In engaging with companies about register-map automation, it amazes me how many engineers think that because they have an in-house register solution, or because they could build one, that this route makes the most sense. Although there are some people that get it, quite often engineers fail to take opportunity cost into consideration (sunk costs too, but I’ll cover that in another posting). I’ll explain via an example…
Picture this; an engineering team needs a register automation tool for developing a new ASIC that is the highest performance XYZ. Their options are:
The engineering manager estimates the costs of the different options using an hourly rate per engineer vs. the licensing costs for the commercial tool. Due to the fact that the commercial tool is shared among several companies who subsidize its ongoing development, it’s priced lower than the cost of creating an in-house solution. For argument sake, though, let’s assume that somehow the manager estimates that option 2 is cheaper by some accounting magic. Forget about option 3, the ASIC has way too many registers to do manually, so that’s out of the question.
The engineering manager chooses option 2 because, in this strange, imaginary, upside down world of magical accounting, the cost of building an in-house tool is less than the cost of buying a commercial one. Reasonable right?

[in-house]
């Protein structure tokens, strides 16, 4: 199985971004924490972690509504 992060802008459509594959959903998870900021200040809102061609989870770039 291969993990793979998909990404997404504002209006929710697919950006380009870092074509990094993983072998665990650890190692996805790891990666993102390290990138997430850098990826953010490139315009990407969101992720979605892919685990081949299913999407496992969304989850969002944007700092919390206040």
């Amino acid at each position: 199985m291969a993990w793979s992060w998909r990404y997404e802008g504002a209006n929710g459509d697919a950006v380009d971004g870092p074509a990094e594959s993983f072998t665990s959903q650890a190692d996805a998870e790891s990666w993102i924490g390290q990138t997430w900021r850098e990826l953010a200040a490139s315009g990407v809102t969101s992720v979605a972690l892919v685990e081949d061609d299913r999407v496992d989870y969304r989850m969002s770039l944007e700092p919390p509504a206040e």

Wait a minute, maybe not…
The company’s core competency is building high-performance XYZ products, not building, testing and supporting tools. That tool building dilutes focus. What is the cost of forgoing the opportunity to focus as intensely as possible on building the best and highest possible performance XYZ? That’s a bit harder to quantize, but it is a cost. That’s the opportunity cost!
What happens if the competition chooses option 1, and smokes the company in terms of performance? How much does that cost in the long run?
If the manager had decided to go with option 1 — licensing a commercial register tool — that would enable the team to focus more effort on building a better, higher performance XYZ product. That extra focus would enable the company to be more differentiated from their competition, ensuring their dominance and their ability to demand higher profit margins. It’s this differentiation that provides competitive advantage in the marketplace.
One other way to think about it is that differentiating value-added efforts have a greater return on investment (ROI) than non-differentiating efforts.
Something to think about, next time you have an option that would enable more intense focus on differentiating core competencies.
Stay tuned for more postings on the economics of build vs. buy engineering decisions.